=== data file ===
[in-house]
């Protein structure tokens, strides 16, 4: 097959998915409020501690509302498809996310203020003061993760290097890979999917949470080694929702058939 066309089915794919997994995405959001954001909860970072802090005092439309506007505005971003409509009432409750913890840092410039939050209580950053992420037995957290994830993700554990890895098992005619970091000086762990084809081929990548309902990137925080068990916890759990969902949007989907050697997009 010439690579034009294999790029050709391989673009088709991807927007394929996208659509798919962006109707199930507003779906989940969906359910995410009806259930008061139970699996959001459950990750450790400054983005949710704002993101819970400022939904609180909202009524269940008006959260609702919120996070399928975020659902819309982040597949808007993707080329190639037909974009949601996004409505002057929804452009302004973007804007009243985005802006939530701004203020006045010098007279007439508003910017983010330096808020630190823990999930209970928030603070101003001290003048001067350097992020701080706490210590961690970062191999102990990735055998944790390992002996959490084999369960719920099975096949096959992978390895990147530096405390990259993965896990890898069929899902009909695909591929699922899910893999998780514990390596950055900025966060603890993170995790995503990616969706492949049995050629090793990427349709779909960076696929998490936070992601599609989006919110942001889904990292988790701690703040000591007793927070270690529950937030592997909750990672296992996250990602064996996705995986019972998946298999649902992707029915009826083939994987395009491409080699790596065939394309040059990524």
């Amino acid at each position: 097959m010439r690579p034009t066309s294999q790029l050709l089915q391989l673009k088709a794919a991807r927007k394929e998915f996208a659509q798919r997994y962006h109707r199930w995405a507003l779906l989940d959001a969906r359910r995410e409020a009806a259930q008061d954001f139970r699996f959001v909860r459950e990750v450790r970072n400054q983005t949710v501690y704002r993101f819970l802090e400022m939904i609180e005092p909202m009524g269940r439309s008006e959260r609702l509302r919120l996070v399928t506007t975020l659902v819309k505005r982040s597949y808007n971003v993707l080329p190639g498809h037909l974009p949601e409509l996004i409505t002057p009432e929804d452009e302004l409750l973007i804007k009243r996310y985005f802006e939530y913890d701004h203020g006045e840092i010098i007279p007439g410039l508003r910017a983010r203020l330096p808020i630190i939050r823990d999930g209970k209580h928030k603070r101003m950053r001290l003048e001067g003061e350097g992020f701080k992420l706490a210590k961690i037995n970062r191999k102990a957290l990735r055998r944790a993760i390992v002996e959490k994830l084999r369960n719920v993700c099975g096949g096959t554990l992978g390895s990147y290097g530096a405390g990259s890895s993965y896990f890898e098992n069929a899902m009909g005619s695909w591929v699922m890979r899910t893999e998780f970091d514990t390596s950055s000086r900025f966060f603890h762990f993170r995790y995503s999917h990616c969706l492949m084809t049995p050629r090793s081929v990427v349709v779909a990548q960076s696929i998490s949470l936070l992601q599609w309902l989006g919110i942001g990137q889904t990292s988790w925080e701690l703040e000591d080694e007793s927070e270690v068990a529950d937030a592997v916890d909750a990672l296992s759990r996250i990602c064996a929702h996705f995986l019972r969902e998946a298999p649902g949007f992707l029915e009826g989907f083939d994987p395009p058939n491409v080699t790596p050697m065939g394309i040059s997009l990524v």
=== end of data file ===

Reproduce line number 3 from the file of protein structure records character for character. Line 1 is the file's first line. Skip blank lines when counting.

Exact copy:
């Amino acid at each position: 097959m010439r690579p034009t066309s294999q790029l050709l089915q391989l673009k088709a794919a991807r927007k394929e998915f996208a659509q798919r997994y962006h109707r199930w995405a507003l779906l989940d959001a969906r359910r995410e409020a009806a259930q008061d954001f139970r699996f959001v909860r459950e990750v450790r970072n400054q983005t949710v501690y704002r993101f819970l802090e400022m939904i609180e005092p909202m009524g269940r439309s008006e959260r609702l509302r919120l996070v399928t506007t975020l659902v819309k505005r982040s597949y808007n971003v993707l080329p190639g498809h037909l974009p949601e409509l996004i409505t002057p009432e929804d452009e302004l409750l973007i804007k009243r996310y985005f802006e939530y913890d701004h203020g006045e840092i010098i007279p007439g410039l508003r910017a983010r203020l330096p808020i630190i939050r823990d999930g209970k209580h928030k603070r101003m950053r001290l003048e001067g003061e350097g992020f701080k992420l706490a210590k961690i037995n970062r191999k102990a957290l990735r055998r944790a993760i390992v002996e959490k994830l084999r369960n719920v993700c099975g096949g096959t554990l992978g390895s990147y290097g530096a405390g990259s890895s993965y896990f890898e098992n069929a899902m009909g005619s695909w591929v699922m890979r899910t893999e998780f970091d514990t390596s950055s000086r900025f966060f603890h762990f993170r995790y995503s999917h990616c969706l492949m084809t049995p050629r090793s081929v990427v349709v779909a990548q960076s696929i998490s949470l936070l992601q599609w309902l989006g919110i942001g990137q889904t990292s988790w925080e701690l703040e000591d080694e007793s927070e270690v068990a529950d937030a592997v916890d909750a990672l296992s759990r996250i990602c064996a929702h996705f995986l019972r969902e998946a298999p649902g949007f992707l029915e009826g989907f083939d994987p395009p058939n491409v080699t790596p050697m065939g394309i040059s997009l990524v």